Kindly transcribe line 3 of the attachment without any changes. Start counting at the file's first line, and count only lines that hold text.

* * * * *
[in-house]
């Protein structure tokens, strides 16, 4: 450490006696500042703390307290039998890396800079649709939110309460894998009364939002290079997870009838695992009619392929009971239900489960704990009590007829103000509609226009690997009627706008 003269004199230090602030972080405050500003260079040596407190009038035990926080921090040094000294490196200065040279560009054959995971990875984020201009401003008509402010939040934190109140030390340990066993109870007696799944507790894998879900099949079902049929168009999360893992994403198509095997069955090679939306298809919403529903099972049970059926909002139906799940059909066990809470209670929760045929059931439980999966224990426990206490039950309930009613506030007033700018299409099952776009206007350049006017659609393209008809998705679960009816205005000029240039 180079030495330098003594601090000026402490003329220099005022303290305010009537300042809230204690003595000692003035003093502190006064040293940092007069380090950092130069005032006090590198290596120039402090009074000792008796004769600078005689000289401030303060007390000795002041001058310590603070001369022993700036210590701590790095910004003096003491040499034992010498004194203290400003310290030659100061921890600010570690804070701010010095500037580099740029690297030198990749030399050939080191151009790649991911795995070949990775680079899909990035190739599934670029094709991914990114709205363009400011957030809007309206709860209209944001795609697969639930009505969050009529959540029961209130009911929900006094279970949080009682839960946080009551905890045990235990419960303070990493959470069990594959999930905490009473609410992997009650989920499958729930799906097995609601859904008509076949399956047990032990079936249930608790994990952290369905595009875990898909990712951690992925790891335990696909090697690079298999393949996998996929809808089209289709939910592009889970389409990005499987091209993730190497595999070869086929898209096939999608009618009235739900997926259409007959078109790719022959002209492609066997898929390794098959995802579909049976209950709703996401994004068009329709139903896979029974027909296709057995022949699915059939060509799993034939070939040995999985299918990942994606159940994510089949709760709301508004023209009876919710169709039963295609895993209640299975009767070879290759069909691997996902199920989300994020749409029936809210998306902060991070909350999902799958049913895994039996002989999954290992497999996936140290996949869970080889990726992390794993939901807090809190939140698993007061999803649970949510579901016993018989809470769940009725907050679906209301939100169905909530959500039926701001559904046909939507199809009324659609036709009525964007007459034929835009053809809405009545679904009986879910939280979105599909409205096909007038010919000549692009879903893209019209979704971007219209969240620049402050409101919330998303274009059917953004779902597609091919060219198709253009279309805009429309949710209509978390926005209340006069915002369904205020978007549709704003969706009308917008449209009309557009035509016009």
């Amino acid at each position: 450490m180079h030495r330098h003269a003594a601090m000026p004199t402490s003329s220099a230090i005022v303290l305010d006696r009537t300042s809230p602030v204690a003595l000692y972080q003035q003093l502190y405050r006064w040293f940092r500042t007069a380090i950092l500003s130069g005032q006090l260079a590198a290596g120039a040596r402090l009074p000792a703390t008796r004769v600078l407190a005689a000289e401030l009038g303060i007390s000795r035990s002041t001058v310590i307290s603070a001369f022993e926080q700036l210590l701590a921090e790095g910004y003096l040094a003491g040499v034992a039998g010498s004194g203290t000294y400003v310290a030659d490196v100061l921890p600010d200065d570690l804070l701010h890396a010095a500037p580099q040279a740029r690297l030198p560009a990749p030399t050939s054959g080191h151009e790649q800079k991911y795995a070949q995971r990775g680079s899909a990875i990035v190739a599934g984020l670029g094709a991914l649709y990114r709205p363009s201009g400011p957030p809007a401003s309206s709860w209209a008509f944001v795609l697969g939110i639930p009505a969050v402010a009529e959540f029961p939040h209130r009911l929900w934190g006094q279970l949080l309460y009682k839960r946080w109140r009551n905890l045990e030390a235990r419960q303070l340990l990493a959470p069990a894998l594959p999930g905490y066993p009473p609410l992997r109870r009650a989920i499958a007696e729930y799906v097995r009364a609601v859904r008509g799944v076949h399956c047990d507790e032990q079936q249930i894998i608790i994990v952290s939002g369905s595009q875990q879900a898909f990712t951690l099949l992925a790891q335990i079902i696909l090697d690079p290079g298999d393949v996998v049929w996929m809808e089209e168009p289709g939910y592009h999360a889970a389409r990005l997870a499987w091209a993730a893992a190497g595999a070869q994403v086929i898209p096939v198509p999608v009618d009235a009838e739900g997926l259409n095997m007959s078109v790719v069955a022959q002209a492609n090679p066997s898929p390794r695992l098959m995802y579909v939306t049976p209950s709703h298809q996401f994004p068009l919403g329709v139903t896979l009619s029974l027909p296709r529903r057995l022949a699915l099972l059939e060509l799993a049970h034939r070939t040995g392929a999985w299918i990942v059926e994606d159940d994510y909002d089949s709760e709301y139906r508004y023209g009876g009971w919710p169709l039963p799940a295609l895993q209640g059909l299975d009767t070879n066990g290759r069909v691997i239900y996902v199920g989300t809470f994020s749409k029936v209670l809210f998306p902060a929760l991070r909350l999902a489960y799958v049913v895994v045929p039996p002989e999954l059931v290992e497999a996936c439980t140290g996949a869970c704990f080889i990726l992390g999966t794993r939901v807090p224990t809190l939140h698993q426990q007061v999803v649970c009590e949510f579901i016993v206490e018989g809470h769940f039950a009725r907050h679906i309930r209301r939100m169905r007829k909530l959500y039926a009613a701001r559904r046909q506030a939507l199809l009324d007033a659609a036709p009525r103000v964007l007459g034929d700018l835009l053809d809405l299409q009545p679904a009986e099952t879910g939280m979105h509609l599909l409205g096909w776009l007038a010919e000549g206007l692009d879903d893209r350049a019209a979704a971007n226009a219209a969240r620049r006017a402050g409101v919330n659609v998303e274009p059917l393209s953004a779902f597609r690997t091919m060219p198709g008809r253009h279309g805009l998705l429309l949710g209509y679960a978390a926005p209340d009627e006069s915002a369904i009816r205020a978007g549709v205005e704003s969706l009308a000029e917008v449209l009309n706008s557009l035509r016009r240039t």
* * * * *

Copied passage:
């Amino acid at each position: 450490m180079h030495r330098h003269a003594a601090m000026p004199t402490s003329s220099a230090i005022v303290l305010d006696r009537t300042s809230p602030v204690a003595l000692y972080q003035q003093l502190y405050r006064w040293f940092r500042t007069a380090i950092l500003s130069g005032q006090l260079a590198a290596g120039a040596r402090l009074p000792a703390t008796r004769v600078l407190a005689a000289e401030l009038g303060i007390s000795r035990s002041t001058v310590i307290s603070a001369f022993e926080q700036l210590l701590a921090e790095g910004y003096l040094a003491g040499v034992a039998g010498s004194g203290t000294y400003v310290a030659d490196v100061l921890p600010d200065d570690l804070l701010h890396a010095a500037p580099q040279a740029r690297l030198p560009a990749p030399t050939s054959g080191h151009e790649q800079k991911y795995a070949q995971r990775g680079s899909a990875i990035v190739a599934g984020l670029g094709a991914l649709y990114r709205p363009s201009g400011p957030p809007a401003s309206s709860w209209a008509f944001v795609l697969g939110i639930p009505a969050v402010a009529e959540f029961p939040h209130r009911l929900w934190g006094q279970l949080l309460y009682k839960r946080w109140r009551n905890l045990e030390a235990r419960q303070l340990l990493a959470p069990a894998l594959p999930g905490y066993p009473p609410l992997r109870r009650a989920i499958a007696e729930y799906v097995r009364a609601v859904r008509g799944v076949h399956c047990d507790e032990q079936q249930i894998i608790i994990v952290s939002g369905s595009q875990q879900a898909f990712t951690l099949l992925a790891q335990i079902i696909l090697d690079p290079g298999d393949v996998v049929w996929m809808e089209e168009p289709g939910y592009h999360a889970a389409r990005l997870a499987w091209a993730a893992a190497g595999a070869q994403v086929i898209p096939v198509p999608v009618d009235a009838e739900g997926l259409n095997m007959s078109v790719v069955a022959q002209a492609n090679p066997s898929p390794r695992l098959m995802y579909v939306t049976p209950s709703h298809q996401f994004p068009l919403g329709v139903t896979l009619s029974l027909p296709r529903r057995l022949a699915l099972l059939e060509l799993a049970h034939r070939t040995g392929a999985w299918i990942v059926e994606d159940d994510y909002d089949s709760e709301y139906r508004y023209g009876g009971w919710p169709l039963p799940a295609l895993q209640g059909l299975d009767t070879n066990g290759r069909v691997i239900y996902v199920g989300t809470f994020s749409k029936v209670l809210f998306p902060a929760l991070r909350l999902a489960y799958v049913v895994v045929p039996p002989e999954l059931v290992e497999a996936c439980t140290g996949a869970c704990f080889i990726l992390g999966t794993r939901v807090p224990t809190l939140h698993q426990q007061v999803v649970c009590e949510f579901i016993v206490e018989g809470h769940f039950a009725r907050h679906i309930r209301r939100m169905r007829k909530l959500y039926a009613a701001r559904r046909q506030a939507l199809l009324d007033a659609a036709p009525r103000v964007l007459g034929d700018l835009l053809d809405l299409q009545p679904a009986e099952t879910g939280m979105h509609l599909l409205g096909w776009l007038a010919e000549g206007l692009d879903d893209r350049a019209a979704a971007n226009a219209a969240r620049r006017a402050g409101v919330n659609v998303e274009p059917l393209s953004a779902f597609r690997t091919m060219p198709g008809r253009h279309g805009l998705l429309l949710g209509y679960a978390a926005p209340d009627e006069s915002a369904i009816r205020a978007g549709v205005e704003s969706l009308a000029e917008v449209l009309n706008s557009l035509r016009r240039t």